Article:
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COP 9 Decision IX/7

IX/7.Ecosystem approach

The Conference of the Parties,
Noting that, at its twelfth meeting, the Subsidiary Body on Scientific, Technical and Technological Advice, in its consideration of the in-depth review of the application of the ecosystem approach, based on background documentation available, expert inputs and scientific dialogue, brought to the attention of the Conference of the Parties, other Governments, and relevant international and other organizations the following range of views (UNEP/CBD/COP/9/2, annex, recommendation XII/1, para. 1),
(a)The ecosystem approach remains a useful normative framework for bringing together social, economic, cultural and environmental values. The needs are to translate this normative framework into methods for further application which are tailored to the needs of specific users;
(b)“One-size-fits-all” solutions for the ecosystem approach are neither feasible nor desirable. The application of the ecosystem approach should be regarded as a process where learning by doing is the priority need at present;
(c)Global assessments suggest that the ecosystem approach is not being applied systematically to reduce the rate of biodiversity loss, but there are many examples of successful application at the regional, national and local scales which should be widely promoted and communicated. Most of these examples can be considered as positive outcomes for both biodiversity and human well-being;
(d)There is experience with application, in particular at the local level, but the ecosystem approach needs to be applied much more broadly across all levels, with active participation of all relevant sectors and stakeholders. The need now is to enhance access and awareness with the transmission of straight forward messages using practical tools;
(e)Wider adoption of the ecosystem approach can contribute to the achievement of the Millennium Development Goals;
(f)The full application of the approach in all of its ecological, social, economic, cultural and political dimensions remains a formidable task, particularly at the larger scale. There is a clear need to communicate and illustrate it more clearly in order to expedite broader application. There are ongoing efforts to promote this approach. Some initiatives mentioned at the meeting included the “Mountains to the Sea” concept, originally proposed by the Ramsar Convention and partners, as currently being promoted by the Worldwide Fund for Nature (WWF), and the “Five Steps to Implementation” developed by the International Union for the Conservation of Nature Commission on Ecosystem Management (IUCN-CEM), the Large Marine Ecosystem projects supported by the Global Environment Facility and the Intergovernmental Oceanographic Commission of the United Nations Educational, Scientific and Cultural Organization and other partners;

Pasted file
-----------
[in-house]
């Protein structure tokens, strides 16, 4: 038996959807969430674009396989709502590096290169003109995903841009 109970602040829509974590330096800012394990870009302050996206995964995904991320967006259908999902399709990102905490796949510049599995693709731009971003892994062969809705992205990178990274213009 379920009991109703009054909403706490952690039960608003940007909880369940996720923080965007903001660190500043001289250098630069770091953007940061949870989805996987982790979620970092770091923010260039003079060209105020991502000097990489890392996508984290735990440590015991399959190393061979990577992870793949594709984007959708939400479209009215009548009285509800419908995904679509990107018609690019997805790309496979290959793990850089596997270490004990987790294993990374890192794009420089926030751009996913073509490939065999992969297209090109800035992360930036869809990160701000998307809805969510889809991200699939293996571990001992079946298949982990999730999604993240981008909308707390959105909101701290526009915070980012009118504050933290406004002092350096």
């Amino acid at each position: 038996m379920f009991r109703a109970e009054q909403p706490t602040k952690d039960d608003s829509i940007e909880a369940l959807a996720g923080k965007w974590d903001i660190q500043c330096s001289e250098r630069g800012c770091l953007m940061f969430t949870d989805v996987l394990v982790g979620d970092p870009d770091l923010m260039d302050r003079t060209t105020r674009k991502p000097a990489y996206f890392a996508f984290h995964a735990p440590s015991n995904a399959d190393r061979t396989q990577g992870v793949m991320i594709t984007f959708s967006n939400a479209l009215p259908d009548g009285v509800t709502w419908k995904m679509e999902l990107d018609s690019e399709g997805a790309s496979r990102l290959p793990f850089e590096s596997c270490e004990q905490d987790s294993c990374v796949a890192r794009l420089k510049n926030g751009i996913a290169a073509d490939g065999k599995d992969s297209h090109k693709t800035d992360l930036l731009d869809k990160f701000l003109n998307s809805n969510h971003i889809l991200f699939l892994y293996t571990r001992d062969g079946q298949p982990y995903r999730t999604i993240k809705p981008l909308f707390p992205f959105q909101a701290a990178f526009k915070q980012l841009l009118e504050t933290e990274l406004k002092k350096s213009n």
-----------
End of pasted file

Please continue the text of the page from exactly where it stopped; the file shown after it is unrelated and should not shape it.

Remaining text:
(g)The Millennium Ecosystem Assessment findings and, in particular their articulation of the role of ecosystem goods and services to human well-being could be more widely taken into account in the application of the ecosystem approach as appropriate;
(h)There is a need for promoters and leaders for the application of the ecosystem approach that can promote wider application through demonstration of the benefits of doing so amongst their peers and at their level of operation;
(i)The development of standards and indicators for the application of ecosystem approach is in its infancy. Focusing on these needs would constrain further application at present and divert attention from the more pressing need for expanded application through the development of appropriate tools and mechanisms and through learning by doing;
(j)Capacity-building remains the priority. Needs exist across all sectors, biomes, levels and scales. There is a need to strengthen partnerships and coordination between the relevant United Nations bodies and processes and other relevant institutions so that more effective support to Parties to apply the ecosystem approach can be offered;
(k)Some Parties expressed the view that the principles of the ecosystem approach need to be considered at the earliest stage of policy-making and planning at all levels that relate to or affect natural resources and can be useful in poverty reduction strategies,
1.Urges Parties, other Governments and relevant organizations, as appropriate, and subject to funding and availability of technical capacity, to:
(a)Strengthen and promote the use of the ecosystem approach more widely and effectively as a useful tool for formulation and implementation of national biodiversity strategies and action plans and in other relevant policy mechanisms, in ongoing communication, education and public-awareness activities as well as in participatory decision-making processes at different levels;